Calls to tackle Norfolk pensioner poverty
SHAUN LOWTHORPE Thousands of Norfolk's pensioners are being plunged into poverty as they struggle to cope with increasing levels of debt.
Thousands of Norfolk pensioners are being plunged into poverty as they struggle to cope with increasing levels of debt.
New figures reveal that 26,400 people in Norfolk over the age of 60 are now officially classed as "income deprived".
The figure accounts for 12.9pc of all over-60s in the county - with Norwich the worst affected area, with 4,700 (18.5pc) living in poverty.
Norfolk County Council's scrutiny committee has commissioned a special report into the issue, which will be considered tomorrow.
Committee chairman Irene Macdonald said: "Norfolk has an increasing number of older people, and in the 21st century it is simply not acceptable that a significant number are living in poverty.
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"It is something everyone, including the county council, needs to address and which the scrutiny committee is keen to examine."
The county council is developing a string of measures to try to tackle the problem by focusing on three main areas - income poverty, debt and fuel poverty.
Last year the EDP revealed County Hall was creating joint teams of staff with the Department of Work and Pensions to make sure older people claim all of the benefit they are entitled to.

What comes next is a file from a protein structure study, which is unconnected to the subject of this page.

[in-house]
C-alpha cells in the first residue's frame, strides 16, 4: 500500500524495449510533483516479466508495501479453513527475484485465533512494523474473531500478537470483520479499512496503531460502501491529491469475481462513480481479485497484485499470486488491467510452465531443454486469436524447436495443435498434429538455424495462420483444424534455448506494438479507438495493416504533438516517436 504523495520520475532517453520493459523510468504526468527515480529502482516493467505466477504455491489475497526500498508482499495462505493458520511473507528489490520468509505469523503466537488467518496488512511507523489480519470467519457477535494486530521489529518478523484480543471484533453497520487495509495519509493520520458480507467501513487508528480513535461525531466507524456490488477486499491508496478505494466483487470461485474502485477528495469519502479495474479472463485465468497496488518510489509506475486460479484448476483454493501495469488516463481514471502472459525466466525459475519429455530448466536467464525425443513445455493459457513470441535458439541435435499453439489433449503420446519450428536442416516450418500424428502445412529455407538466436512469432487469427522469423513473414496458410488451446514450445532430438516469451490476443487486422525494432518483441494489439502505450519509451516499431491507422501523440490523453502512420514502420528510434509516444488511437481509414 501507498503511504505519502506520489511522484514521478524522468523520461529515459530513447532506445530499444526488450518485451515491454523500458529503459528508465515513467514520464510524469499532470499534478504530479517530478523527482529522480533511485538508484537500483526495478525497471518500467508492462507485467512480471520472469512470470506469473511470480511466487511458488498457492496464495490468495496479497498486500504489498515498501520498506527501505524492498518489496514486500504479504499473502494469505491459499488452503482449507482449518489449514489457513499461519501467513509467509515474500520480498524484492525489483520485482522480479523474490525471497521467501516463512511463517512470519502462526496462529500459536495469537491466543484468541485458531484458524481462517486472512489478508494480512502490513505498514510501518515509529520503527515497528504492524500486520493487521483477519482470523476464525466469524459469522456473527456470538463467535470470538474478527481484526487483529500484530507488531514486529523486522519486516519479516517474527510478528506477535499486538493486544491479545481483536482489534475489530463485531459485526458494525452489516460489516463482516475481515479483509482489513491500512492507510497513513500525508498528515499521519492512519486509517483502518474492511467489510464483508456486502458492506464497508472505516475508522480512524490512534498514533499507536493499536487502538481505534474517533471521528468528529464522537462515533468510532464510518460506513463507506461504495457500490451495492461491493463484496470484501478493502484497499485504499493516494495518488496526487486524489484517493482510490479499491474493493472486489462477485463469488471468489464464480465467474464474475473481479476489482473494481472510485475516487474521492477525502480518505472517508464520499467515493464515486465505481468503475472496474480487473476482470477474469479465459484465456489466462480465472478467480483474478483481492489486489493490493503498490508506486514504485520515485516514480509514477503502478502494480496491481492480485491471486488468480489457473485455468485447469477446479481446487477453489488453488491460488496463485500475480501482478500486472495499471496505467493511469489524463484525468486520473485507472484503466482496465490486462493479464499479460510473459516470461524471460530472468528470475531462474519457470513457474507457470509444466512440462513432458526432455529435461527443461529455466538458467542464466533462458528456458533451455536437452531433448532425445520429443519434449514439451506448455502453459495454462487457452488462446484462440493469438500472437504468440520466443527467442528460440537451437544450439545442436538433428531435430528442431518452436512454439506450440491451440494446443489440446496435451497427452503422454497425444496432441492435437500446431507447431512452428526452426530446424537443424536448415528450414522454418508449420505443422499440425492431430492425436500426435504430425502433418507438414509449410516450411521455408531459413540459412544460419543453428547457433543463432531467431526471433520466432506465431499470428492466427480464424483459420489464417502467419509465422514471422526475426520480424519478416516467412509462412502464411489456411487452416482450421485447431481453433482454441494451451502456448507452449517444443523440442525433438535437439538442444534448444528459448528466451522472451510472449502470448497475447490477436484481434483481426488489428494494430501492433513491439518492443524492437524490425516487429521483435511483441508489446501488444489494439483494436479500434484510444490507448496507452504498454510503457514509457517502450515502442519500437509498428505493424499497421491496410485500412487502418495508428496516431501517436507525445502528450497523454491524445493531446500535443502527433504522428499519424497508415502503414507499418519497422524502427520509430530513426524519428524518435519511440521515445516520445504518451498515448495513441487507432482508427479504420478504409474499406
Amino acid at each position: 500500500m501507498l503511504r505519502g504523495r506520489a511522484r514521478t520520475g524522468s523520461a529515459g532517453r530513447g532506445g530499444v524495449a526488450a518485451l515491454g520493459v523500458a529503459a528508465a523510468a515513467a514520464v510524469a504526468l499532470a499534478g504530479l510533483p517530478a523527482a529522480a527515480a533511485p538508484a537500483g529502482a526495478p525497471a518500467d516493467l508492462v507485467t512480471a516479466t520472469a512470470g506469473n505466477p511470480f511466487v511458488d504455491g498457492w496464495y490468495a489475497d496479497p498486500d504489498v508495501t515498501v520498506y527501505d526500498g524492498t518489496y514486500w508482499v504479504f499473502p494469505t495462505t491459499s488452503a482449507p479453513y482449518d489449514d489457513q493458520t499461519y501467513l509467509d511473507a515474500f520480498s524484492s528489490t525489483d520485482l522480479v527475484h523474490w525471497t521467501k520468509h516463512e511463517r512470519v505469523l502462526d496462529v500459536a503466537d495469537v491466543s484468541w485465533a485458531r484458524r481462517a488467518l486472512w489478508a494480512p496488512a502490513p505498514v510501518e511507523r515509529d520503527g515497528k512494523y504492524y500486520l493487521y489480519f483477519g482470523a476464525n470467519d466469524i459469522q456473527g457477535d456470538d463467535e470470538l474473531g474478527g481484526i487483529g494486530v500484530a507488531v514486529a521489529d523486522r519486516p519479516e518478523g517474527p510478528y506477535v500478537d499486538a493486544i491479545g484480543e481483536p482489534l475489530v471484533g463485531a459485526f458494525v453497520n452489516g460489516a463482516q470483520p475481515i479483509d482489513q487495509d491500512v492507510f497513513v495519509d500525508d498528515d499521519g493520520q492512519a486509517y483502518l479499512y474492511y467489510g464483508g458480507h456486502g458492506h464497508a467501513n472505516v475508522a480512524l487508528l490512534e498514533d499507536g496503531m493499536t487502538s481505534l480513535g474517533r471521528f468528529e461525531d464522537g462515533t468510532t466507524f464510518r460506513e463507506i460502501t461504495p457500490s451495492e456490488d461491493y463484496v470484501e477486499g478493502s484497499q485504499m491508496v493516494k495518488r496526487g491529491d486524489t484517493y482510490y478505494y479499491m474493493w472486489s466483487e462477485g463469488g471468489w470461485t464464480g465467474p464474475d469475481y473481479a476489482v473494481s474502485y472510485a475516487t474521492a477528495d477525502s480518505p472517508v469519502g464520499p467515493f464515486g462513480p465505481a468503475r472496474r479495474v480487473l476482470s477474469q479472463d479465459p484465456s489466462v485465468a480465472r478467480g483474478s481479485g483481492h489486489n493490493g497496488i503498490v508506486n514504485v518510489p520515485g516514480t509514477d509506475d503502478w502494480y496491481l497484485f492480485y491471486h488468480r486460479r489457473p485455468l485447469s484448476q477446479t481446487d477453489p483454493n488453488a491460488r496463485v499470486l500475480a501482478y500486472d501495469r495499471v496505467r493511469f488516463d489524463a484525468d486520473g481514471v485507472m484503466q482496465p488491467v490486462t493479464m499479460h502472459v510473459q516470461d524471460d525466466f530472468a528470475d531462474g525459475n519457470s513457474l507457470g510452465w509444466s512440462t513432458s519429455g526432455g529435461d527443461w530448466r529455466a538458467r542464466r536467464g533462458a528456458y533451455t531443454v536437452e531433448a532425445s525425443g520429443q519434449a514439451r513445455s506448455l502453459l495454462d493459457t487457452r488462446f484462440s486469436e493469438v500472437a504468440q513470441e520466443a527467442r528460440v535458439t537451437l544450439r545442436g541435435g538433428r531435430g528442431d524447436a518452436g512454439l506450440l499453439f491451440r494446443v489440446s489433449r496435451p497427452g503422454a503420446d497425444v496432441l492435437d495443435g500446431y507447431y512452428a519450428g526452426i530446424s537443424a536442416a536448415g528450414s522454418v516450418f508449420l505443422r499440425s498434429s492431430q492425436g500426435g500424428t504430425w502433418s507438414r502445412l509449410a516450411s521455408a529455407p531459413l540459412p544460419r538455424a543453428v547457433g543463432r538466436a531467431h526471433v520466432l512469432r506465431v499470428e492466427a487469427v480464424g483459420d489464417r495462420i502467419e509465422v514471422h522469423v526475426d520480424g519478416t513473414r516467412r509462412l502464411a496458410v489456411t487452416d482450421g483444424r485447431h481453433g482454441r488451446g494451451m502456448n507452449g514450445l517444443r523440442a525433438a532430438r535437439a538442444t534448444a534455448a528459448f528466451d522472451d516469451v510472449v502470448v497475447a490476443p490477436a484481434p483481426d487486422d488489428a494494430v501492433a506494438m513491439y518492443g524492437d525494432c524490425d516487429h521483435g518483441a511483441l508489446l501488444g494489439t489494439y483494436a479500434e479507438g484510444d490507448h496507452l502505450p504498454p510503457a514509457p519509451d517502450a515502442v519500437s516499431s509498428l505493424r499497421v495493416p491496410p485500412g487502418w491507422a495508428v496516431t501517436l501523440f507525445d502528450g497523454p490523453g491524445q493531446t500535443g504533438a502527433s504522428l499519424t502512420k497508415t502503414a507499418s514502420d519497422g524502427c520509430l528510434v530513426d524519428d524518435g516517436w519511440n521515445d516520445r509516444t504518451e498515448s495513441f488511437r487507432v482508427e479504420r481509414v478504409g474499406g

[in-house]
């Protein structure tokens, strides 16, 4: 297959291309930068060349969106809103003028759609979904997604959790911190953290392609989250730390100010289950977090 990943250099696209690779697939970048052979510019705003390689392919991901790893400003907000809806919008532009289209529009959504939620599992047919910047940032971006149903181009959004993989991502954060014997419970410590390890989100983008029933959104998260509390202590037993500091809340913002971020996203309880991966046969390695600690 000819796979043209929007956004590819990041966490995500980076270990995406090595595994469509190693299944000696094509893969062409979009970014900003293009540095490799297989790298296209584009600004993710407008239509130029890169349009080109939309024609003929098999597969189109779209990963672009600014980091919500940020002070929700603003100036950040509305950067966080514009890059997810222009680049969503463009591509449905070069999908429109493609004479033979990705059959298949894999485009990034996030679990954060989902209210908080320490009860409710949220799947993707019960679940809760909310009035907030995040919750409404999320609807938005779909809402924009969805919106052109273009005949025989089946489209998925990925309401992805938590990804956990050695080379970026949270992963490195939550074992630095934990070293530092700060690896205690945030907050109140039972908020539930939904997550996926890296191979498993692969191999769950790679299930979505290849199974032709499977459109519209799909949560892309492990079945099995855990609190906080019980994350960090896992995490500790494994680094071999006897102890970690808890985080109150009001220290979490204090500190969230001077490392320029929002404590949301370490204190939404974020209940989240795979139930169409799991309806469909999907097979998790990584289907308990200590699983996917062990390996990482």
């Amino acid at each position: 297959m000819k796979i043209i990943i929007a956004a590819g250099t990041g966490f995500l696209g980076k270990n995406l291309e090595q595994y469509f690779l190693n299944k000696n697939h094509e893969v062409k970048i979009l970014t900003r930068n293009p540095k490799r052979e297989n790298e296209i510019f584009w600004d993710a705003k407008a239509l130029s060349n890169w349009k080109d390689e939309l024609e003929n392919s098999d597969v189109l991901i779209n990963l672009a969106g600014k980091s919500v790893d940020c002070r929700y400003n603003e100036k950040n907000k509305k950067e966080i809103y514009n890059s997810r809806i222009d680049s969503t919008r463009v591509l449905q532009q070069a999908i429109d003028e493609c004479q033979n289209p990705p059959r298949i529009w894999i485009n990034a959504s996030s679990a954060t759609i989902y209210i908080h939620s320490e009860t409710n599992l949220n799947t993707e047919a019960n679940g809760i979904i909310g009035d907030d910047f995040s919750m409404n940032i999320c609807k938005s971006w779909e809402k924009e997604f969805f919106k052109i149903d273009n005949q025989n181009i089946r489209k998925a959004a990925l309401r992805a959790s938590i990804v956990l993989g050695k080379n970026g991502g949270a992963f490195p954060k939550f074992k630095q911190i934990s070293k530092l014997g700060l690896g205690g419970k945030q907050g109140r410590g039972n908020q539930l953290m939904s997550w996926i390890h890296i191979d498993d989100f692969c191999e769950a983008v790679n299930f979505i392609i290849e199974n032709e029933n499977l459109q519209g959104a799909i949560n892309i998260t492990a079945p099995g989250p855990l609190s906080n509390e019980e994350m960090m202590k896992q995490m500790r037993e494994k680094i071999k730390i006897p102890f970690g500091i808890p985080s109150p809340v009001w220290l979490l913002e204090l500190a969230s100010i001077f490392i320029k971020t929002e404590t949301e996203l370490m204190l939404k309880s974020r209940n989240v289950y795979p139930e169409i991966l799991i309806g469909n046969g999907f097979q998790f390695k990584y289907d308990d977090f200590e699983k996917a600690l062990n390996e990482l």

Andy Cobb, who manages the Norwich Citizens Advice Bureau's Debtline, said: "We are definitely seeing more elderly people. We get people in their 80s who are crippled with debt.
"That might seem a surprise because if you are retired and you want to borrow money you might think banks would be cautious to lend it. But they are lending ludicrous amounts and then complaining when people cannot pay it back.
"The cost of fuel and council tax keeps going up and if people are already in debt they can find themselves in a lot of trouble.
"For some of them the best thing might be for them to declare bankruptcy, but for that generation there is still a stigma attached to that."
One problem is that older people are not claiming their full benefits, such as attendance allowance and disability living allowance.
A typical example is a man in his late 70s whose benefits were increased from his £84.25 state retirement pension to £202.45 after the council's joint visitor team helped him apply for other benefits he was entitled to.
Rex Humphrey, from Age Concern Norfolk, will address the county council meeting to give his views about the current situation and the number of older people living in poverty in the county.
"We have to make sure that older people can lead full and active lives but you need an adequate income to do that," he said. "Because of their very nature pensioners find themselves on fixed incomes, and those who have not built up a personal pension and are reliant on state benefits can find themselves struggling with the cost of living, fuel bills and the cost of care.
"Benefit take-up is vital because there is money which is not being claimed which could help these people. We are working closely with the councils to ensure there is a full take-up of benefits."